How safe is grocery store chicken?

Postby turtle » February 9th, 2013, 1:31 pm

How safe is grocery store chicken?

I am not a member of any raw feeding groups and my husband is not hunting anymore so I don’t have access to many sources for raw meats except the grocery stores.

How safe is regular old grocery store chicken? It is on sale often for about $1.00 a pound and has been the mainstay of the raw diet for my dog, and we also eat grocery store chicken (cooked of course).

But how about these articles?

Antibiotics in chicken linked to bladder infections in humans –

http://www.nydailynews.com/life-style/h ... -1.1112914

http://grist.org/news/researchers-find- ... tibiotics/

http://grist.org/factory-farms/finally- ... superbugs/

It also says that 80% of the antibiotics in the US are used in livestock. No wonder the Japanese banned the import of US beef.

And what about the arsenic in chicken that is fed to them in their food?

http://www.naturalnews.com/032659_arsen ... z2JdPHSa6y

Does anyone have info on if cooking this meat removes some of the antibiotics/hormones? I would not think that would take out arsenic but does it remove some of the other stuff?

But if chicken is causing bladder infections in people, certainly they are not eating raw chicken so I guess that answers my question…

So if you are feeding grocery store chicken to your dogs, how bad is it? And how different from this chicken is the chicken used in quality kibble and in pre-made raw such as the Nature’s Variety raw patties?

I have switched to eating supposedly (if you can trust the labels!) hormone free antibiotic free chicken these days and I am wondering if I should buy it for dog food too? I can get these chicken quarters for about $1.79 to $2 a pound… so not much different than quality kibble and less than pre-made raw.

Any thoughts on all this…?
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Postby pitbullmamaliz » February 9th, 2013, 9:58 pm

Before I had my venison hook-up, I fed a TON of grocery store chicken to Inara. Only thing I would check religiously was the sodium content - if it was more than 100mg per serving I wouldn't buy it because that would mean they'd added "solution" to plump it up.

Not sure what they use for kibbles.
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Postby turtle » February 10th, 2013, 12:11 pm

Ahhh thanks! I never thought about added sodium. I will have to take a look, as I am pretty good about reading labels.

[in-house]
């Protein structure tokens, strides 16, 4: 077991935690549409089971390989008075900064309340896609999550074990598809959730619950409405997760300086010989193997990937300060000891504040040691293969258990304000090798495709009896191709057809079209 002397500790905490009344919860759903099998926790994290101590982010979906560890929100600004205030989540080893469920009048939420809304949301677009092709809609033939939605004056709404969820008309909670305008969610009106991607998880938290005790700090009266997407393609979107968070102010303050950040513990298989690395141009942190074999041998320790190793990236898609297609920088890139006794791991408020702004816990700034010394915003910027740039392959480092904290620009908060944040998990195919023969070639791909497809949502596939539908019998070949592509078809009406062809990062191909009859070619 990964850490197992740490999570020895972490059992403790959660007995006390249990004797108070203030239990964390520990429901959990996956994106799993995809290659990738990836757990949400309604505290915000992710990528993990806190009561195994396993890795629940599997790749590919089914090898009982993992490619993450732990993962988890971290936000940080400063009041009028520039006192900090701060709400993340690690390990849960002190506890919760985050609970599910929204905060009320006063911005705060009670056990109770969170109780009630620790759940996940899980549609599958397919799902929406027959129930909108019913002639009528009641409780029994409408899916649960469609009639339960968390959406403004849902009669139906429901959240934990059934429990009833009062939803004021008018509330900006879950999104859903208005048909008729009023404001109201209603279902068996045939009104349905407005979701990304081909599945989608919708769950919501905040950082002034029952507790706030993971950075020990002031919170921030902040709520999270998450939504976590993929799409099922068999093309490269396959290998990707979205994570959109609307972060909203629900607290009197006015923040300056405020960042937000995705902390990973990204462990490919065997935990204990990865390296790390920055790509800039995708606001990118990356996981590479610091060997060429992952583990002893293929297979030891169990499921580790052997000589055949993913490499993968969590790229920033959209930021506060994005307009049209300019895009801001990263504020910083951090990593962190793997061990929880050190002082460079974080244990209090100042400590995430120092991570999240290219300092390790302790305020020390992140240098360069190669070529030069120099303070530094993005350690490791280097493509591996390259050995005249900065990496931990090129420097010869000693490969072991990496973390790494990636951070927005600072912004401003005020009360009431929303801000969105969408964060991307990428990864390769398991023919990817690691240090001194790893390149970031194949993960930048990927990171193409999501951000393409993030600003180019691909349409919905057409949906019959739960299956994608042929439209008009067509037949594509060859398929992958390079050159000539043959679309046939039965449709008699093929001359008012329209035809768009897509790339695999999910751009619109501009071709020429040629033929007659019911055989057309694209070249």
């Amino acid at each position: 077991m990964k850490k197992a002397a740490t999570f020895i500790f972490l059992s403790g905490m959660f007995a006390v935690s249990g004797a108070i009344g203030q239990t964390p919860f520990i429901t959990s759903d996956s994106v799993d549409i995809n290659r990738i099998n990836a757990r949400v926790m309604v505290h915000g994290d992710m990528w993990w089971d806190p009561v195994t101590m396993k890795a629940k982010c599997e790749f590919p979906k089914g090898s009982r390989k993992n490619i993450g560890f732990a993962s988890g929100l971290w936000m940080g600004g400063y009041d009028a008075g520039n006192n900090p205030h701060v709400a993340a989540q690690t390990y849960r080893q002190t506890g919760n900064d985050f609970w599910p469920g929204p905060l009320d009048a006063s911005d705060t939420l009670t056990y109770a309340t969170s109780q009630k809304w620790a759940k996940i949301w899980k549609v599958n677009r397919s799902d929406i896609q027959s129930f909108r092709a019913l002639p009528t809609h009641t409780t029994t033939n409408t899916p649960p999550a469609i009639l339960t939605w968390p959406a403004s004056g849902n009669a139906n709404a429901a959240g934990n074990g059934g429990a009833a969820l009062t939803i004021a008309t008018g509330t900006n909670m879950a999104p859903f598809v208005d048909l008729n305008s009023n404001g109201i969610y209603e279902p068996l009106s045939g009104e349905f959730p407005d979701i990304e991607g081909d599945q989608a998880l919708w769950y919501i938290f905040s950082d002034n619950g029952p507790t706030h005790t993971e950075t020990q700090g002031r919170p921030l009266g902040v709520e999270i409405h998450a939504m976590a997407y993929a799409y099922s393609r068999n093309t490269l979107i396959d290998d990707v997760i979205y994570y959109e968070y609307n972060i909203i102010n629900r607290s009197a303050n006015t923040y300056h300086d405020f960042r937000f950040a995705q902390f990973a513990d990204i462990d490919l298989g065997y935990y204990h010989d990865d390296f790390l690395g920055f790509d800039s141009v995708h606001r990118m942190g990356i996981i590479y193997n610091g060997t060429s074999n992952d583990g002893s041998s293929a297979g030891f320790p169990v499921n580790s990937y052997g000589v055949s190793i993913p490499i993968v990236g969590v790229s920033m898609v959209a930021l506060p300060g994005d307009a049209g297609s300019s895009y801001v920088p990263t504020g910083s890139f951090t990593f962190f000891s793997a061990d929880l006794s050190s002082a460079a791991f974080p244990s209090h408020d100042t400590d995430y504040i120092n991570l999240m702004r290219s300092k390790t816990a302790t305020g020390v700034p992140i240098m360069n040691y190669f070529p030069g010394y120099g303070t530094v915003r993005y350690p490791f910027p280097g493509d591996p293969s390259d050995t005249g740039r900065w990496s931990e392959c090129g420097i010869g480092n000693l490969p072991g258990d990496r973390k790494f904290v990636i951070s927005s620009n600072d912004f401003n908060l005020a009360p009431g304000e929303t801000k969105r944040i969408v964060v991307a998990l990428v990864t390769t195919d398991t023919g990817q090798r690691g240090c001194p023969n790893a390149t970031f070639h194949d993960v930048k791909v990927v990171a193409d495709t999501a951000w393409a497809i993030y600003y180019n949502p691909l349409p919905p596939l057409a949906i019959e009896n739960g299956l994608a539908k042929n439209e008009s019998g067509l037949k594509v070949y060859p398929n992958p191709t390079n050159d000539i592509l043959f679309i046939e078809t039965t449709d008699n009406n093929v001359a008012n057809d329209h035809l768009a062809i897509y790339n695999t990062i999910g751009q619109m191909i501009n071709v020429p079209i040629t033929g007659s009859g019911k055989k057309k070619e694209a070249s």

Mostly I just buy the cheap on sale chicken thighs, store brand or Tyson, but I know the Tyson chicken is very commercially grown.

The so called natural chicken without the antibiotics and hormones, naturally raised, has a different look to it, it is not so yellow in color nor does it have all the fat on it.

With many of the high end kibbles, they say "human grade" meats, which I would think are the same as the grocery store chicken? But the cooking processes for kibble tends to take much of the nutrients out of it so raw chicken would still be better to my mind.

I also feed some grocery store beef when I can get a roast or cube steak cheap. I don't feed raw hamburger as who knows what they put in that stuff! (i.e. pink slime...)
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Postby pitbullmamaliz » February 10th, 2013, 1:01 pm

I used to feed a lot of pork chops because they had a lovely bone to meat ratio and could be found on sale pretty frequently. Or pork shoulder. I never fed ground anything - all that surface area is begging for bacteria.
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Postby DemoDick » February 15th, 2013, 12:15 pm

Get the 10 lb bags of quarters from a super Wal-Mart or something. Comes out to like $.69 a lb. You can buy five bags at a time if you have a chest freezer. Check your local butcher and ask about getting the bone dust mixture that accumulates on his band-saw. It's a great mix of bone, meat and fat, and they often have to pay to have it disposed of so they often give it away. And don't worry about making them sick. There is potential sickness in EVERY food item you buy, both for your dogs and for yourself. If you abide by internet wisdom, no matter what you eat you will get sick and die. It's nonsense. The canine/human digestive systems are an amazing adaptation to a world full of microscopic nasties.

And Liz is correct, it has become common practice to "supplement" chicken with various "solutions" to plump them up and increase weight (and therefore price). Boneless, skinless chicken breasts are frequently pumped up with a corn syrup derivative. Just read the ingredients and your dogs will be fine.
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